Title: The Kitchen House
Author: Kathleen Grissom
Publisher: Touchstone 2010
Genre: Historical fiction
Rating: 4/5 stars
Reading Challenges: I Love Libraries; Popsugar -- Finish in a day; Women Authors
Orphaned during her passage from Ireland, young, white Lavinia arrives on the steps of the kitchen house and is placed, as an indentured servant, under the care of Belle, the master’s illegitimate slave daughter. Lavinia learns to cook, clean, and serve food, while guided by the quiet strength and love of her new family.
In time, Lavinia is accepted into the world of the big house, caring for the master’s opium-addicted wife and befriending his dangerous yet protective son. She attempts to straddle the worlds of the kitchen and big house, but her skin color will forever set her apart from Belle and the other slaves.
Through the unique eyes of Lavinia and Belle, Grissom’s debut novel unfolds in a heartbreaking and ultimately hopeful story of class, race, dignity, deep-buried secrets, and familial bonds.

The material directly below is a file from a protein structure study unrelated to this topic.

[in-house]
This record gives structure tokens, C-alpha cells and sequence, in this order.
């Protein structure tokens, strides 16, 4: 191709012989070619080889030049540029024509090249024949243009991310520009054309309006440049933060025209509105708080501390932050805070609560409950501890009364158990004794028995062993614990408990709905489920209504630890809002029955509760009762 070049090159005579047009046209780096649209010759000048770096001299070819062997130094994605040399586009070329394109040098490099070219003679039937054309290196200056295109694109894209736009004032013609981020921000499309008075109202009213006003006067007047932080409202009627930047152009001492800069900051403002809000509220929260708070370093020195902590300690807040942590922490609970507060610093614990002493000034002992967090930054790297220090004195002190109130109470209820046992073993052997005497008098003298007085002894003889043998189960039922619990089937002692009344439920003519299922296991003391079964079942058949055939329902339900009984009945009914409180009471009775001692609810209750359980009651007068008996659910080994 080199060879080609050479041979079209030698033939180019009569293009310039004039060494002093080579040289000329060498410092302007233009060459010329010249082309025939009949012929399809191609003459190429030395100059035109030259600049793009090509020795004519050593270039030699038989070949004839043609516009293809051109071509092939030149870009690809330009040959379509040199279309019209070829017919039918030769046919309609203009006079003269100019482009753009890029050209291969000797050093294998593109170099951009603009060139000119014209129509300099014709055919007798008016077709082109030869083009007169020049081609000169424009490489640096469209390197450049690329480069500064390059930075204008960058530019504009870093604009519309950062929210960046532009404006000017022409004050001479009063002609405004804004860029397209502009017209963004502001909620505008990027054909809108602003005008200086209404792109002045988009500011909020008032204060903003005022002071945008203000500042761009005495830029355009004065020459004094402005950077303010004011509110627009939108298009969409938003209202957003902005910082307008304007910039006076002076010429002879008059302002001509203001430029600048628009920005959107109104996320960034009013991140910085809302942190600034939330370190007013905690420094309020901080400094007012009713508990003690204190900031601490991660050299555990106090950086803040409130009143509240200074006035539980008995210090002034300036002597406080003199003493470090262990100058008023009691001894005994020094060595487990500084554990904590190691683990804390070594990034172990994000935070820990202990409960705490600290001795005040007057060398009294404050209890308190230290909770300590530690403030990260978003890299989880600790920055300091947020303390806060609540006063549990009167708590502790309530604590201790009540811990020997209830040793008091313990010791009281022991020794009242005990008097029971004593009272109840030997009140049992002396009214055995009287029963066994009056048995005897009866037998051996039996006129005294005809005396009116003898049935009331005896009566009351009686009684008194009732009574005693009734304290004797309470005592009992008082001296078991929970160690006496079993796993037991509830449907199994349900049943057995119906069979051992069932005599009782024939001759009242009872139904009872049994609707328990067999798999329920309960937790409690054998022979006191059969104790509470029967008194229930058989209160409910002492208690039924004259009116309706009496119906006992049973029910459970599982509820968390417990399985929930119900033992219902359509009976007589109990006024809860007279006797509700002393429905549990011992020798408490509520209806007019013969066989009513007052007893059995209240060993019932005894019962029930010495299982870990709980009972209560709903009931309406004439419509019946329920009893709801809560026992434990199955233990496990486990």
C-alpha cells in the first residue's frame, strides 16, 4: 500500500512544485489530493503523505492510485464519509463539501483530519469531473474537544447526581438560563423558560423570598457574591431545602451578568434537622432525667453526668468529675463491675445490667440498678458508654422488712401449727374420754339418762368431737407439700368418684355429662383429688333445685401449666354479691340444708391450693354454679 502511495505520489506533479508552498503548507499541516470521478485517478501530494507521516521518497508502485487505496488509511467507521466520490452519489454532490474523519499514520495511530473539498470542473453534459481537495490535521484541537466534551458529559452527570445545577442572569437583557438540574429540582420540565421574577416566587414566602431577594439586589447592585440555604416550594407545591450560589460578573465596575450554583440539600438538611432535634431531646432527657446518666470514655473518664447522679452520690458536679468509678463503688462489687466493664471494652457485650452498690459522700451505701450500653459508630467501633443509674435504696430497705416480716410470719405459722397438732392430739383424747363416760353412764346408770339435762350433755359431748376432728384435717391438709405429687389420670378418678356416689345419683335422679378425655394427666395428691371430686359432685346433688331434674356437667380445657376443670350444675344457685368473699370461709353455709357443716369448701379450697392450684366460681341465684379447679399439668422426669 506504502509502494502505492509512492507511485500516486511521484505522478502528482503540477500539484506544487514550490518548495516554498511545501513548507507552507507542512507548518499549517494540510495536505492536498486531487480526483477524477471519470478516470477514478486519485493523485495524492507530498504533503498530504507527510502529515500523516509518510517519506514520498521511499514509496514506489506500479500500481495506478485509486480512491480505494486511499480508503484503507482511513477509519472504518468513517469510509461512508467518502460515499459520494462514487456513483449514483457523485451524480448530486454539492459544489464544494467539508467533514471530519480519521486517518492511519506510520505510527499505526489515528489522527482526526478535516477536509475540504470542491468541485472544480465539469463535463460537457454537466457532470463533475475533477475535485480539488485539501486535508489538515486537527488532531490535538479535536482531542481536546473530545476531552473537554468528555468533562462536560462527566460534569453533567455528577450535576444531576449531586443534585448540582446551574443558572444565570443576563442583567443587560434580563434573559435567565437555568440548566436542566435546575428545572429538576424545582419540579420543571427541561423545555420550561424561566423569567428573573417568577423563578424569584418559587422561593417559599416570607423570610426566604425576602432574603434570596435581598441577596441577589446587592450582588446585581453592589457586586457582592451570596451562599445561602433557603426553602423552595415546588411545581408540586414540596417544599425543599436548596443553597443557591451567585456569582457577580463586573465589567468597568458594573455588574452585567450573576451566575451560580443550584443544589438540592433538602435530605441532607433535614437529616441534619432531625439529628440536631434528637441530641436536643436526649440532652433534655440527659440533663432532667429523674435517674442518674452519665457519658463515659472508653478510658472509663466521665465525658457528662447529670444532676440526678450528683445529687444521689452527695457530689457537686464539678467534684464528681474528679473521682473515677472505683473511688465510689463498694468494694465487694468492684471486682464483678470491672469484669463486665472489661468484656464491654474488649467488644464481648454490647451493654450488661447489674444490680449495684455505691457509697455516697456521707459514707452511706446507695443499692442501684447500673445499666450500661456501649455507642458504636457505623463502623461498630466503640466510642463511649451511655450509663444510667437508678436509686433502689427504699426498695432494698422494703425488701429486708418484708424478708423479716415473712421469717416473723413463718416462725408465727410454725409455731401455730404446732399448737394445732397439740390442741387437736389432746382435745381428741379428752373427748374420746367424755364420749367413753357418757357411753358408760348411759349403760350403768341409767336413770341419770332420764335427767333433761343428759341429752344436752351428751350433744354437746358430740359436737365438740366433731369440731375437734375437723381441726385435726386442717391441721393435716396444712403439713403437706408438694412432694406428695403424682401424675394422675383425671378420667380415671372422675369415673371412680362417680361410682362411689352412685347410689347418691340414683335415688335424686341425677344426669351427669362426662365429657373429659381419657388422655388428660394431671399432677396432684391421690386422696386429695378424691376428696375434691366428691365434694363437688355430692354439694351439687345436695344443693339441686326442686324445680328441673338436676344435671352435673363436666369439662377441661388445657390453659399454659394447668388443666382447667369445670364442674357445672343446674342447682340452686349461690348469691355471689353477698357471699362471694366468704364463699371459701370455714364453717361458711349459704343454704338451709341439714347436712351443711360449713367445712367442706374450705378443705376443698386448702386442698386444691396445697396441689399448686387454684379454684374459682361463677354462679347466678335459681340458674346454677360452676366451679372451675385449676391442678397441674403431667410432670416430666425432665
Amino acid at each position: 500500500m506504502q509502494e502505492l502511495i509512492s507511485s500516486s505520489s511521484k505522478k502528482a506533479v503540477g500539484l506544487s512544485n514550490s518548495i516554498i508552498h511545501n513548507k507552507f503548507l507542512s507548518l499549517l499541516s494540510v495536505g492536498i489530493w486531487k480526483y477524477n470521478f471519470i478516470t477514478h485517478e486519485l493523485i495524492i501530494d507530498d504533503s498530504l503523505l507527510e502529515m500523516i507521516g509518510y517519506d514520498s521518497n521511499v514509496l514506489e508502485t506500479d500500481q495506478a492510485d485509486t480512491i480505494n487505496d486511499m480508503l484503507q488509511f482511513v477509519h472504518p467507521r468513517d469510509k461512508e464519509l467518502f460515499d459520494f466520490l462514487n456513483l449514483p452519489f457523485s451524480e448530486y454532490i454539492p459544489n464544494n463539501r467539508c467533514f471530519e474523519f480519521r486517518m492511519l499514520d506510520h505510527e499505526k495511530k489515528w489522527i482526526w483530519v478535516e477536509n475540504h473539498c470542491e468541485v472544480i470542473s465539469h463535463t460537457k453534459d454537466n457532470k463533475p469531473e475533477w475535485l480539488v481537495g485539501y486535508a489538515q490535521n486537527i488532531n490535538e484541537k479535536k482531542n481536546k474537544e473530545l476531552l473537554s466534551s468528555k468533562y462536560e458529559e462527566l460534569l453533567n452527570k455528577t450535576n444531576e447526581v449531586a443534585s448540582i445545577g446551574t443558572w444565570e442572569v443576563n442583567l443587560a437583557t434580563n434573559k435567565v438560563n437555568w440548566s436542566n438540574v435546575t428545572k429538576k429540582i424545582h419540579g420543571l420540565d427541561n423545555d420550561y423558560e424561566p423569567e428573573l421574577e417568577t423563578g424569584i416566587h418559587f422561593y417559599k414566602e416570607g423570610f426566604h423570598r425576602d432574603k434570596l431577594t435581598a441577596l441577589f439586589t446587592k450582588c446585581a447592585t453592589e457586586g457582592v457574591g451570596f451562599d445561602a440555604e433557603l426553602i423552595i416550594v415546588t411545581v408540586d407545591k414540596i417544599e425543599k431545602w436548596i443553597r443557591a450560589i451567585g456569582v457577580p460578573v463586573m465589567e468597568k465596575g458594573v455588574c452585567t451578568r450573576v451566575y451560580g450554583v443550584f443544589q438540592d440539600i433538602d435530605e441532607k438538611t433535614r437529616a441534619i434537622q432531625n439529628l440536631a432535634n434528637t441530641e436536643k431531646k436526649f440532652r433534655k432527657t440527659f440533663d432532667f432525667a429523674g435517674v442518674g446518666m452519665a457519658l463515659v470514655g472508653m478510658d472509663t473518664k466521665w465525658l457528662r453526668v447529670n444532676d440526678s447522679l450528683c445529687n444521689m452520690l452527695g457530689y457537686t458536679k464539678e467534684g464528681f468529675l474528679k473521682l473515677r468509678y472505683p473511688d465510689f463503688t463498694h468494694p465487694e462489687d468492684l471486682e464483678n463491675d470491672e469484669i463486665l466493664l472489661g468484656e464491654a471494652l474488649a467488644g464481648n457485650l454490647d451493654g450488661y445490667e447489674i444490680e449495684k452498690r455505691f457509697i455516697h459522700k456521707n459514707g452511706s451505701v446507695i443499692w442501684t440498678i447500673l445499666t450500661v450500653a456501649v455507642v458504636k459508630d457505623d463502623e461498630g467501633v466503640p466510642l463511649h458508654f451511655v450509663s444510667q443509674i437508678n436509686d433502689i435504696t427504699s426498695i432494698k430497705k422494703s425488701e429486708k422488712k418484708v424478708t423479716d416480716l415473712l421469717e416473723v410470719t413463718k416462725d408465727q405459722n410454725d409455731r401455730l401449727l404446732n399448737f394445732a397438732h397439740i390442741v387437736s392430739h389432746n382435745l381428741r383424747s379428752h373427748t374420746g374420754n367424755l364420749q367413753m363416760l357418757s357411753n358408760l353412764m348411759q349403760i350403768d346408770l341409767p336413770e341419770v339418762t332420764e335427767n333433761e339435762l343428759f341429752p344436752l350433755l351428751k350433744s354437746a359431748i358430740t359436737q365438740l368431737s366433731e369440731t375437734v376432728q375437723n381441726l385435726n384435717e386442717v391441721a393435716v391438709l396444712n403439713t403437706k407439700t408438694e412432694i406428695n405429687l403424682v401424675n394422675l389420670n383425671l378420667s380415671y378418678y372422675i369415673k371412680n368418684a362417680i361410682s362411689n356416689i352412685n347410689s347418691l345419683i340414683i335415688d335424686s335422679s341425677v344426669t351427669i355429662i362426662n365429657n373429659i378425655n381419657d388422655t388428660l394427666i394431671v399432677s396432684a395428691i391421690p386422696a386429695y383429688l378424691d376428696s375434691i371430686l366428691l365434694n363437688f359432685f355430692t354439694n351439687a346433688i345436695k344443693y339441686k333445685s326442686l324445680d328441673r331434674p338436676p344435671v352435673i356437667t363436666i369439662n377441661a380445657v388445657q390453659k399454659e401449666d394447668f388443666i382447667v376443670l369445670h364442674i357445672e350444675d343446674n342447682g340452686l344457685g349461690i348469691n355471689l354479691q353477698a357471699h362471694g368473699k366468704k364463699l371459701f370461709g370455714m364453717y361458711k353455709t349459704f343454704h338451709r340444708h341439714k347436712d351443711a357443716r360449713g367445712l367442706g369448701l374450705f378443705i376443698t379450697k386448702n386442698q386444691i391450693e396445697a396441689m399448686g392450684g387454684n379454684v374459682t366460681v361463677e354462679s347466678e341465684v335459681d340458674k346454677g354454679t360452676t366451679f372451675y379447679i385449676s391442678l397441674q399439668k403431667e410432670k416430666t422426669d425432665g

Our book club selection for February. I'll admit that the first two chapters didn't really hook me, but I kept on reading. And the book and characters got much more interesting. The plotline was fairly predictable. I could ignore the predictable based on the strength of the characters. I was drawn into Belle and Lavinia and Miss Martha and Jamie and Fanny and Mama. I was rooting for all of them but knew this wasn't going to be the happily ever after kind of story. The ending seemed like the happiest one that could happen given the storyline. I appreciate that Grissom didn't go for a fairytale ending. In the end, I very much enjoyed this book. Now I have to wait until late February for book club to discuss.